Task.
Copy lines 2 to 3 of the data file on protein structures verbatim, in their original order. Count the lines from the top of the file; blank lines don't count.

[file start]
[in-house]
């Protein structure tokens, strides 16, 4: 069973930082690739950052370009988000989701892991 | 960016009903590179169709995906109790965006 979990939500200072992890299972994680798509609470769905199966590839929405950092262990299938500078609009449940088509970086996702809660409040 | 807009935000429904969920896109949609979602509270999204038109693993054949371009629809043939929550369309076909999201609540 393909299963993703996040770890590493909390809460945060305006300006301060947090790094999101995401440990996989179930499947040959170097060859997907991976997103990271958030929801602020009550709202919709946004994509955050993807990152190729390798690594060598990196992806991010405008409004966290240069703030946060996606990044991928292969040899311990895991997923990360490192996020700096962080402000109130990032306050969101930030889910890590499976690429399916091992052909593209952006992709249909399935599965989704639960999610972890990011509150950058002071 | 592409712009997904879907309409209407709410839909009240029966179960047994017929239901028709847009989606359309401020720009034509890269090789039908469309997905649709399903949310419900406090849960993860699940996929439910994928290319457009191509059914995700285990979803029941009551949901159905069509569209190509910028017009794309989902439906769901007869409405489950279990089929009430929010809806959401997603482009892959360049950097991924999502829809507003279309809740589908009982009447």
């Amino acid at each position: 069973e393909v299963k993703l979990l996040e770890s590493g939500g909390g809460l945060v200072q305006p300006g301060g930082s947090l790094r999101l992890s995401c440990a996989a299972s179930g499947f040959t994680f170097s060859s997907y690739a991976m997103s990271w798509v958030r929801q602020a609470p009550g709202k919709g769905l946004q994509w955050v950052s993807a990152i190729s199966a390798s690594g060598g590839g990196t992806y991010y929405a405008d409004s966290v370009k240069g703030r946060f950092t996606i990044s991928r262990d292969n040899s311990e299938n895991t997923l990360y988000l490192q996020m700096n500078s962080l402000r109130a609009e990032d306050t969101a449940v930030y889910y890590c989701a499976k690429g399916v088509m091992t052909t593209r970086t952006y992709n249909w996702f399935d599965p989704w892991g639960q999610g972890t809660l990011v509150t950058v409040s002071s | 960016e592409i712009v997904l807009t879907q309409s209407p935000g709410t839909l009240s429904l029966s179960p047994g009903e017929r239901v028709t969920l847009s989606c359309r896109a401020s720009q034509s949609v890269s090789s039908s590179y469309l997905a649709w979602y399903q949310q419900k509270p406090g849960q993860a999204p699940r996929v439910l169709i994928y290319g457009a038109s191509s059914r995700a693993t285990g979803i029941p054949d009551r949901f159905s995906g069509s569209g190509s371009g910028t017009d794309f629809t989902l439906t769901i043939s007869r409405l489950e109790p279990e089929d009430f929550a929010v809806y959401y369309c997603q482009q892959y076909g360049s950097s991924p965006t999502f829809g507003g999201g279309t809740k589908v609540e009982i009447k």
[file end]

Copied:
């Protein structure tokens, strides 16, 4: 069973930082690739950052370009988000989701892991 | 960016009903590179169709995906109790965006 979990939500200072992890299972994680798509609470769905199966590839929405950092262990299938500078609009449940088509970086996702809660409040 | 807009935000429904969920896109949609979602509270999204038109693993054949371009629809043939929550369309076909999201609540 393909299963993703996040770890590493909390809460945060305006300006301060947090790094999101995401440990996989179930499947040959170097060859997907991976997103990271958030929801602020009550709202919709946004994509955050993807990152190729390798690594060598990196992806991010405008409004966290240069703030946060996606990044991928292969040899311990895991997923990360490192996020700096962080402000109130990032306050969101930030889910890590499976690429399916091992052909593209952006992709249909399935599965989704639960999610972890990011509150950058002071 | 592409712009997904879907309409209407709410839909009240029966179960047994017929239901028709847009989606359309401020720009034509890269090789039908469309997905649709399903949310419900406090849960993860699940996929439910994928290319457009191509059914995700285990979803029941009551949901159905069509569209190509910028017009794309989902439906769901007869409405489950279990089929009430929010809806959401997603482009892959360049950097991924999502829809507003279309809740589908009982009447």
């Amino acid at each position: 069973e393909v299963k993703l979990l996040e770890s590493g939500g909390g809460l945060v200072q305006p300006g301060g930082s947090l790094r999101l992890s995401c440990a996989a299972s179930g499947f040959t994680f170097s060859s997907y690739a991976m997103s990271w798509v958030r929801q602020a609470p009550g709202k919709g769905l946004q994509w955050v950052s993807a990152i190729s199966a390798s690594g060598g590839g990196t992806y991010y929405a405008d409004s966290v370009k240069g703030r946060f950092t996606i990044s991928r262990d292969n040899s311990e299938n895991t997923l990360y988000l490192q996020m700096n500078s962080l402000r109130a609009e990032d306050t969101a449940v930030y889910y890590c989701a499976k690429g399916v088509m091992t052909t593209r970086t952006y992709n249909w996702f399935d599965p989704w892991g639960q999610g972890t809660l990011v509150t950058v409040s002071s | 960016e592409i712009v997904l807009t879907q309409s209407p935000g709410t839909l009240s429904l029966s179960p047994g009903e017929r239901v028709t969920l847009s989606c359309r896109a401020s720009q034509s949609v890269s090789s039908s590179y469309l997905a649709w979602y399903q949310q419900k509270p406090g849960q993860a999204p699940r996929v439910l169709i994928y290319g457009a038109s191509s059914r995700a693993t285990g979803i029941p054949d009551r949901f159905s995906g069509s569209g190509s371009g910028t017009d794309f629809t989902l439906t769901i043939s007869r409405l489950e109790p279990e089929d009430f929550a929010v809806y959401y369309c997603q482009q892959y076909g360049s950097s991924p965006t999502f829809g507003g999201g279309t809740k589908v609540e009982i009447k």